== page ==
1 cup low-sodium chicken stock
3/4 lb. fresh toasted fazzoletti pasta (see recipe below)
1/4 cup snipped chives
1. Preheat the oven to 375 F. Spread the hazelnuts in a pie plate or on a baking sheet and toast for 12 minutes, until the skins split and the nuts are fragrant. Allow the nuts to cool a bit, then transfer the nuts to a clean kitchen towel, fold the towel the nuts and rub the nuts vigorously between the two layers of towel to remove the skins. Coarsely chop the nuts, if desired (I left mine whole).
2. In a large, deep skillet, cook 4 tbsp. of the unsalted butter over moderate heat until lightly browned, about 3 minutes. Add the mushrooms, season with salt and pepper and cook over medium-high heat, stirring occasionally, until all of the liquid has evaporated and the mushrooms are golden, about 8 minutes. Add the shallot, thyme and crushed red pepper and cook over moderately high heat for 5 minutes, stirring frequently. Add the vinegar and cook until evaporated, scraping up any browned bits from the bottom of the skillet. Add the stock and simmer until reduced by half, about 10 minutes. Season to taste with salt and pepper.
In a large pot of salted boiling water, cook the fazzoletti until al dente, about 3 minutes (I recommend cooking them in two batches to avoid crowding the pot). Drain and add the pasta to the skillet, along with the remaining 2 tbsp. of butter. Cook over moderate heat, stirring, until the pasta is coated with butter. Stir in the chives and serve in shallow bowls, garnishing with the toasted hazelnuts.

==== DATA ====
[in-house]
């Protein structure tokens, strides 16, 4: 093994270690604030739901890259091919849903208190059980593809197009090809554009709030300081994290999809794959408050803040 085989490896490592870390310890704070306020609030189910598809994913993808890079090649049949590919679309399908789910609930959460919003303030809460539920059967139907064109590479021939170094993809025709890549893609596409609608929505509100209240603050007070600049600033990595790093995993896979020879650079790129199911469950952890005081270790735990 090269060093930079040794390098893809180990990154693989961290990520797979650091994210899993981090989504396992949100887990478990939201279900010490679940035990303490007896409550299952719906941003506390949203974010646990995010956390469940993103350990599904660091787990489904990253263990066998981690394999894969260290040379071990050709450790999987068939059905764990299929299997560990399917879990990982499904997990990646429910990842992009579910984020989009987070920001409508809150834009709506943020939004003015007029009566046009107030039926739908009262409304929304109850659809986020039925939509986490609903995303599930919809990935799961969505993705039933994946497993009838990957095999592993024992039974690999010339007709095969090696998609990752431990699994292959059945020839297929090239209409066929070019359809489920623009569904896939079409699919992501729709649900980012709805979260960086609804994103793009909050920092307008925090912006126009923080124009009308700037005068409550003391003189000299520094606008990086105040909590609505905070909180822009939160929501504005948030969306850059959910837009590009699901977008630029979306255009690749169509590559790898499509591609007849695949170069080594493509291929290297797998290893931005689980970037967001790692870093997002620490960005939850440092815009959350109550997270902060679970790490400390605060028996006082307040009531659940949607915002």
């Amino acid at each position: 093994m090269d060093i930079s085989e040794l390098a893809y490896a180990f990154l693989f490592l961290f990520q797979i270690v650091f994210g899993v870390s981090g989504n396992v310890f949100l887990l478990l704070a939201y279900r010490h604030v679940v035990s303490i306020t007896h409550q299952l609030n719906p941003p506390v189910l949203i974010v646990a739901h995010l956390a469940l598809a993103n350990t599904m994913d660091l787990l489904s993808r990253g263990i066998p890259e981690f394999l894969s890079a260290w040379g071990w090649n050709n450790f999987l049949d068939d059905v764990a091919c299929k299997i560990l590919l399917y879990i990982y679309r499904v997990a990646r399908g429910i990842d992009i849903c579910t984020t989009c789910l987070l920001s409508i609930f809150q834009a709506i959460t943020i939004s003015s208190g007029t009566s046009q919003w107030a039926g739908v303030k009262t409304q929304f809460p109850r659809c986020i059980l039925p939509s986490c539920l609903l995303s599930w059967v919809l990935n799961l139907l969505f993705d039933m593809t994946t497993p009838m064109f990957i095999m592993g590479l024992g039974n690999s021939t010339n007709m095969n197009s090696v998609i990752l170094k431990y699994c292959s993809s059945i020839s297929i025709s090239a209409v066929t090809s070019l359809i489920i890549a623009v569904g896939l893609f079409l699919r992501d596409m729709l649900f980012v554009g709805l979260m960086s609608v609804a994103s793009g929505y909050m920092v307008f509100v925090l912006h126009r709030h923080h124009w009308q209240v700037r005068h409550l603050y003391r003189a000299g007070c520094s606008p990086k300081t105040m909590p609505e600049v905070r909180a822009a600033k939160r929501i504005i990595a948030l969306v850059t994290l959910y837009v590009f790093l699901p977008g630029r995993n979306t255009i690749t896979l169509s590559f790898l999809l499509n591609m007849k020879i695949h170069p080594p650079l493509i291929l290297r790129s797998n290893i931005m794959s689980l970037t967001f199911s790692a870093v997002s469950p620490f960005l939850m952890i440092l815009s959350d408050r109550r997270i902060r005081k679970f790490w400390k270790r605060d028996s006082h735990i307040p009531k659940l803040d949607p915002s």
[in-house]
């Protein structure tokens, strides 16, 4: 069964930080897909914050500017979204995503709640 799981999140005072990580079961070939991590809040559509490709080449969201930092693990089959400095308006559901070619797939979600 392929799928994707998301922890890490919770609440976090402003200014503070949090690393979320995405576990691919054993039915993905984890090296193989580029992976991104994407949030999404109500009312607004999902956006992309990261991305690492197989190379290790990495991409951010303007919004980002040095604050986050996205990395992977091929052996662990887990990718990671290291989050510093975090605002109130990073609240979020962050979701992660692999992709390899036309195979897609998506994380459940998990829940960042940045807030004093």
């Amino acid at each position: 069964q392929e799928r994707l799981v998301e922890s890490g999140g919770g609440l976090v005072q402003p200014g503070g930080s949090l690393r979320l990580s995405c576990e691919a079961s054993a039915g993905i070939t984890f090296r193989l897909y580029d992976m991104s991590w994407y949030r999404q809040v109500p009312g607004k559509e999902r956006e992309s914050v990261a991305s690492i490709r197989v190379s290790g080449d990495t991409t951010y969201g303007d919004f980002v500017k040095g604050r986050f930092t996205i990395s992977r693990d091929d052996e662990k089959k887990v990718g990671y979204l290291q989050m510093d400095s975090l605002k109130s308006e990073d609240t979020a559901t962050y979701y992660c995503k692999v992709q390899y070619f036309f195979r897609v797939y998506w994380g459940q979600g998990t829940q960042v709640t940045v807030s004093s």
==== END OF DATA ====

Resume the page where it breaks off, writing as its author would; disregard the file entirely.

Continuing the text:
Fresh Toasted Fazzoletti
Adapted from Food & Wine, April 2013
3 cups durum wheat flour (or pasta flour), plus more for dusting (I used about a cup of all-purpose flour)
5 large eggs
1/3 cup milk
1 tsp. kosher salt
1. Preheat the oven to 375 F. Spread 1 cup of the flour on a baking sheet and toast for about 30 minutes, stirring once, until fragrant and honey-colored (I pulled mine a little sooner, about 25 minutes total). Let the flour cool.
2. In a food processor, combine the toasted flour with the remaining 2 cups of flour and pulse. With the machine on, add the eggs, milk and salt and blend until the dough comes together; turn out onto a floured work surface and knead 2 or 3 times to form a soft, supple dough. Wrap the dough in plastic and let stand at room temperature for 2 hours.
3. Cut the dough into smaller pieces (judge this based on your pasta machine; the original recipe said 4 pieces, but I did 8, since that worked better in my pasta machine). Using a pasta machine on the thickest setting, run 1 piece of dough through the machine, dusting with flour. Fold the dough in thirds and run it through the machine at the same setting. Continue to run the dough on successively thinner settings until you are 1 setting from the thinnest (I made the dough a little thicker than this--setting 4 on a Kitchen Aid pasta machine). Dust the dough with flour and drape over a floured work surface while you repeat with the remaining dough. Cut the pasta into 2-inch squares and dust lightly with flour. Let the squares stand at room temperature for 1 hour, tossing occasionally.